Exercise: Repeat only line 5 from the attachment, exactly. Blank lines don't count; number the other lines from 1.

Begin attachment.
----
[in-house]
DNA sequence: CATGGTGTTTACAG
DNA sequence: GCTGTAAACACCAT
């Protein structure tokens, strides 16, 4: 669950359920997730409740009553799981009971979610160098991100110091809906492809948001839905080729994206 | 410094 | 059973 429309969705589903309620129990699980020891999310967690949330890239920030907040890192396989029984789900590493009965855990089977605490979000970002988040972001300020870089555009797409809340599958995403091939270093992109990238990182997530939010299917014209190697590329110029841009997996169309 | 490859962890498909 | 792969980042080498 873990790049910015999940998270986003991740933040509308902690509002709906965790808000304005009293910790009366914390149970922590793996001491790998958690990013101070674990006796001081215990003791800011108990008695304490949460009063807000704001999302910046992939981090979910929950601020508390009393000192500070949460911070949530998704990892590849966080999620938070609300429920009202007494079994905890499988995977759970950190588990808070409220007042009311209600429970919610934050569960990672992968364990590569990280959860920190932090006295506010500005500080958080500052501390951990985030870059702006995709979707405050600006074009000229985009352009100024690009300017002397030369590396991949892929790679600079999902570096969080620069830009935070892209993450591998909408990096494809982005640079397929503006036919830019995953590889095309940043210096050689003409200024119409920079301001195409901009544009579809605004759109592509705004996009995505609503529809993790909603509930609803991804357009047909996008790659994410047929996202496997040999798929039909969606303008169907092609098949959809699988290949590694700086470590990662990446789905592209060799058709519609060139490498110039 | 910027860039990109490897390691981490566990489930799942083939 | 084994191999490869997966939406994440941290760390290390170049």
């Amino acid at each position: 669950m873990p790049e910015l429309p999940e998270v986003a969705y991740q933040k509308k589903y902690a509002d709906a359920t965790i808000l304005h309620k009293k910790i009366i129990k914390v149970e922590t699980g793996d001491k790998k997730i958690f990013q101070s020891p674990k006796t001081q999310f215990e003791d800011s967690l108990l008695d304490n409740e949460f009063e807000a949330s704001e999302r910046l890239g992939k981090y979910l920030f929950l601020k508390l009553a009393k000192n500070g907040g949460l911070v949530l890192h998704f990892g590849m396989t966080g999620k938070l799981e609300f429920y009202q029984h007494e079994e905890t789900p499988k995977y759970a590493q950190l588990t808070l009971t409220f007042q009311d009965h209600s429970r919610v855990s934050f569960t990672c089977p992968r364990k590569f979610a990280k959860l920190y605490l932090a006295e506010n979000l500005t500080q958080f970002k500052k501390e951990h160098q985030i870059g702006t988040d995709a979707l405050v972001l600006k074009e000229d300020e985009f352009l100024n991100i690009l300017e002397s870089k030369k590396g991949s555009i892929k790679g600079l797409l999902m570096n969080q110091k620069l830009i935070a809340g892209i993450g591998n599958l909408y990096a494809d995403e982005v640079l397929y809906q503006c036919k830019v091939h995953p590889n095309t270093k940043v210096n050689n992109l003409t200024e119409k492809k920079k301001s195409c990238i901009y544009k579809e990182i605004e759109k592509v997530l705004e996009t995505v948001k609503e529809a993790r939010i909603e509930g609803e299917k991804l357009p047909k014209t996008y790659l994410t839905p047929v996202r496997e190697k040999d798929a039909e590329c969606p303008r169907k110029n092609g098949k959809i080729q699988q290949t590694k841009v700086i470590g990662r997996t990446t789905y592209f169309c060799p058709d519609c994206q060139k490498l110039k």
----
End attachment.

């Amino acid at each position: 669950m873990p790049e910015l429309p999940e998270v986003a969705y991740q933040k509308k589903y902690a509002d709906a359920t965790i808000l304005h309620k009293k910790i009366i129990k914390v149970e922590t699980g793996d001491k790998k997730i958690f990013q101070s020891p674990k006796t001081q999310f215990e003791d800011s967690l108990l008695d304490n409740e949460f009063e807000a949330s704001e999302r910046l890239g992939k981090y979910l920030f929950l601020k508390l009553a009393k000192n500070g907040g949460l911070v949530l890192h998704f990892g590849m396989t966080g999620k938070l799981e609300f429920y009202q029984h007494e079994e905890t789900p499988k995977y759970a590493q950190l588990t808070l009971t409220f007042q009311d009965h209600s429970r919610v855990s934050f569960t990672c089977p992968r364990k590569f979610a990280k959860l920190y605490l932090a006295e506010n979000l500005t500080q958080f970002k500052k501390e951990h160098q985030i870059g702006t988040d995709a979707l405050v972001l600006k074009e000229d300020e985009f352009l100024n991100i690009l300017e002397s870089k030369k590396g991949s555009i892929k790679g600079l797409l999902m570096n969080q110091k620069l830009i935070a809340g892209i993450g591998n599958l909408y990096a494809d995403e982005v640079l397929y809906q503006c036919k830019v091939h995953p590889n095309t270093k940043v210096n050689n992109l003409t200024e119409k492809k920079k301001s195409c990238i901009y544009k579809e990182i605004e759109k592509v997530l705004e996009t995505v948001k609503e529809a993790r939010i909603e509930g609803e299917k991804l357009p047909k014209t996008y790659l994410t839905p047929v996202r496997e190697k040999d798929a039909e590329c969606p303008r169907k110029n092609g098949k959809i080729q699988q290949t590694k841009v700086i470590g990662r997996t990446t789905y592209f169309c060799p058709d519609c994206q060139k490498l110039k």